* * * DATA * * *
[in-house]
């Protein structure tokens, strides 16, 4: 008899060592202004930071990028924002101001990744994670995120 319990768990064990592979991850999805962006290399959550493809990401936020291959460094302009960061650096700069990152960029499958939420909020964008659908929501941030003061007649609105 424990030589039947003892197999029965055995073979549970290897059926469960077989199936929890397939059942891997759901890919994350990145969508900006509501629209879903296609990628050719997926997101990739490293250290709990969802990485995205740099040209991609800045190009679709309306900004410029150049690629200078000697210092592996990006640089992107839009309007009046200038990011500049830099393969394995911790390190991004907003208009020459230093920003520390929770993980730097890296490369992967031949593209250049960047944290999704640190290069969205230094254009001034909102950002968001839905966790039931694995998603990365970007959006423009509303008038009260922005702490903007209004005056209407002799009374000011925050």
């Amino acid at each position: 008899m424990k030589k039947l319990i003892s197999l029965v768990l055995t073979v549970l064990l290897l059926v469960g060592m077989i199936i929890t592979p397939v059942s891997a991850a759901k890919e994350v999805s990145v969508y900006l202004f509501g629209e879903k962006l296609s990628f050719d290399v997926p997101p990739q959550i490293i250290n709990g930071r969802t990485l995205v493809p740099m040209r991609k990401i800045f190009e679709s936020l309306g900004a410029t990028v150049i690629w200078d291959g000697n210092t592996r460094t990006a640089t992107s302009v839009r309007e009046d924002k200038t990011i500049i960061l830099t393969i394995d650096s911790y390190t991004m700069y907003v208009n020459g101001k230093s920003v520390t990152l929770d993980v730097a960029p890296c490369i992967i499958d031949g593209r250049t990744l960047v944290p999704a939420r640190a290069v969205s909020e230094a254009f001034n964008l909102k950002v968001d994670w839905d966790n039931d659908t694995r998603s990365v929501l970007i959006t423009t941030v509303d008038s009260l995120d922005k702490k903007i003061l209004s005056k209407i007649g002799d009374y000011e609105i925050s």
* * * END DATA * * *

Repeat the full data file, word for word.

[in-house]
């Protein structure tokens, strides 16, 4: 008899060592202004930071990028924002101001990744994670995120 319990768990064990592979991850999805962006290399959550493809990401936020291959460094302009960061650096700069990152960029499958939420909020964008659908929501941030003061007649609105 424990030589039947003892197999029965055995073979549970290897059926469960077989199936929890397939059942891997759901890919994350990145969508900006509501629209879903296609990628050719997926997101990739490293250290709990969802990485995205740099040209991609800045190009679709309306900004410029150049690629200078000697210092592996990006640089992107839009309007009046200038990011500049830099393969394995911790390190991004907003208009020459230093920003520390929770993980730097890296490369992967031949593209250049960047944290999704640190290069969205230094254009001034909102950002968001839905966790039931694995998603990365970007959006423009509303008038009260922005702490903007209004005056209407002799009374000011925050």
């Amino acid at each position: 008899m424990k030589k039947l319990i003892s197999l029965v768990l055995t073979v549970l064990l290897l059926v469960g060592m077989i199936i929890t592979p397939v059942s891997a991850a759901k890919e994350v999805s990145v969508y900006l202004f509501g629209e879903k962006l296609s990628f050719d290399v997926p997101p990739q959550i490293i250290n709990g930071r969802t990485l995205v493809p740099m040209r991609k990401i800045f190009e679709s936020l309306g900004a410029t990028v150049i690629w200078d291959g000697n210092t592996r460094t990006a640089t992107s302009v839009r309007e009046d924002k200038t990011i500049i960061l830099t393969i394995d650096s911790y390190t991004m700069y907003v208009n020459g101001k230093s920003v520390t990152l929770d993980v730097a960029p890296c490369i992967i499958d031949g593209r250049t990744l960047v944290p999704a939420r640190a290069v969205s909020e230094a254009f001034n964008l909102k950002v968001d994670w839905d966790n039931d659908t694995r998603s990365v929501l970007i959006t423009t941030v509303d008038s009260l995120d922005k702490k903007i003061l209004s005056k209407i007649g002799d009374y000011e609105i925050s």